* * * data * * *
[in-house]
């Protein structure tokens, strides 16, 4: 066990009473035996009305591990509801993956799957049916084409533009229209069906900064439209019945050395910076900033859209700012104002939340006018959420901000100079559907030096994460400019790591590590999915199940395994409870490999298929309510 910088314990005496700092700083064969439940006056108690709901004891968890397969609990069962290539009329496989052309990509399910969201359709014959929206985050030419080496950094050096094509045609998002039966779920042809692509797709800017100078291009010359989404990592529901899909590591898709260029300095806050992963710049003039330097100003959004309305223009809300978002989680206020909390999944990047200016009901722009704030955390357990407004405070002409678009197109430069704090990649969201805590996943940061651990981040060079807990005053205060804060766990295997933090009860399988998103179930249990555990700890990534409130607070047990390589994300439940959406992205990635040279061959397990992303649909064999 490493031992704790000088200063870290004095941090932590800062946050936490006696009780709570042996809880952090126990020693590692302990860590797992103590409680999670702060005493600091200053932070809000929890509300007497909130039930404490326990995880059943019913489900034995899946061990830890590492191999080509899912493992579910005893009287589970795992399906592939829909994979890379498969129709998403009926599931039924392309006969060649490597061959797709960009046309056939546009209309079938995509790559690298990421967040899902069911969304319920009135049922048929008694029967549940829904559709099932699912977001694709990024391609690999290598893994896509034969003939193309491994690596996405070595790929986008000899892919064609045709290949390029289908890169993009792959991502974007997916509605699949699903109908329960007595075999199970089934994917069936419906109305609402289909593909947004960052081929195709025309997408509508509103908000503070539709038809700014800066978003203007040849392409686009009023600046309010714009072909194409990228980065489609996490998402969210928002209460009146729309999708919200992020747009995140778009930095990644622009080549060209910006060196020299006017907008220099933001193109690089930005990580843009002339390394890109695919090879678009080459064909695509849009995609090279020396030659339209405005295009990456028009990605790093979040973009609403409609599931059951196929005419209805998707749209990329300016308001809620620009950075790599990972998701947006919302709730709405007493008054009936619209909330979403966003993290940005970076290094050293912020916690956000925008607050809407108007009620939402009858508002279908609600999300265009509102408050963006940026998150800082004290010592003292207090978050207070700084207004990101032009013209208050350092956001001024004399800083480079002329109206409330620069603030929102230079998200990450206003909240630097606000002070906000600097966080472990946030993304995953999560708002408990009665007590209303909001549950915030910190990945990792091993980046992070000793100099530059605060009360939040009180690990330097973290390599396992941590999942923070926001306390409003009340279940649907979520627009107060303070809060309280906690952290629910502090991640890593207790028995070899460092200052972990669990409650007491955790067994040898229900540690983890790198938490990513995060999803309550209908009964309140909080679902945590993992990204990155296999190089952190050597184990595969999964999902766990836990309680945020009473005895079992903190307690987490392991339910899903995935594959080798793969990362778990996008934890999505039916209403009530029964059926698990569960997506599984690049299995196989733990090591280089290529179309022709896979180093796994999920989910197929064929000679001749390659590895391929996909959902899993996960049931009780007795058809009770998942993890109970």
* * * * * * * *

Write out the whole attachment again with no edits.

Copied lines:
[in-house]
């Protein structure tokens, strides 16, 4: 066990009473035996009305591990509801993956799957049916084409533009229209069906900064439209019945050395910076900033859209700012104002939340006018959420901000100079559907030096994460400019790591590590999915199940395994409870490999298929309510 910088314990005496700092700083064969439940006056108690709901004891968890397969609990069962290539009329496989052309990509399910969201359709014959929206985050030419080496950094050096094509045609998002039966779920042809692509797709800017100078291009010359989404990592529901899909590591898709260029300095806050992963710049003039330097100003959004309305223009809300978002989680206020909390999944990047200016009901722009704030955390357990407004405070002409678009197109430069704090990649969201805590996943940061651990981040060079807990005053205060804060766990295997933090009860399988998103179930249990555990700890990534409130607070047990390589994300439940959406992205990635040279061959397990992303649909064999 490493031992704790000088200063870290004095941090932590800062946050936490006696009780709570042996809880952090126990020693590692302990860590797992103590409680999670702060005493600091200053932070809000929890509300007497909130039930404490326990995880059943019913489900034995899946061990830890590492191999080509899912493992579910005893009287589970795992399906592939829909994979890379498969129709998403009926599931039924392309006969060649490597061959797709960009046309056939546009209309079938995509790559690298990421967040899902069911969304319920009135049922048929008694029967549940829904559709099932699912977001694709990024391609690999290598893994896509034969003939193309491994690596996405070595790929986008000899892919064609045709290949390029289908890169993009792959991502974007997916509605699949699903109908329960007595075999199970089934994917069936419906109305609402289909593909947004960052081929195709025309997408509508509103908000503070539709038809700014800066978003203007040849392409686009009023600046309010714009072909194409990228980065489609996490998402969210928002209460009146729309999708919200992020747009995140778009930095990644622009080549060209910006060196020299006017907008220099933001193109690089930005990580843009002339390394890109695919090879678009080459064909695509849009995609090279020396030659339209405005295009990456028009990605790093979040973009609403409609599931059951196929005419209805998707749209990329300016308001809620620009950075790599990972998701947006919302709730709405007493008054009936619209909330979403966003993290940005970076290094050293912020916690956000925008607050809407108007009620939402009858508002279908609600999300265009509102408050963006940026998150800082004290010592003292207090978050207070700084207004990101032009013209208050350092956001001024004399800083480079002329109206409330620069603030929102230079998200990450206003909240630097606000002070906000600097966080472990946030993304995953999560708002408990009665007590209303909001549950915030910190990945990792091993980046992070000793100099530059605060009360939040009180690990330097973290390599396992941590999942923070926001306390409003009340279940649907979520627009107060303070809060309280906690952290629910502090991640890593207790028995070899460092200052972990669990409650007491955790067994040898229900540690983890790198938490990513995060999803309550209908009964309140909080679902945590993992990204990155296999190089952190050597184990595969999964999902766990836990309680945020009473005895079992903190307690987490392991339910899903995935594959080798793969990362778990996008934890999505039916209403009530029964059926698990569960997506599984690049299995196989733990090591280089290529179309022709896979180093796994999920989910197929064929000679001749390659590895391929996909959902899993996960049931009780007795058809009770998942993890109970």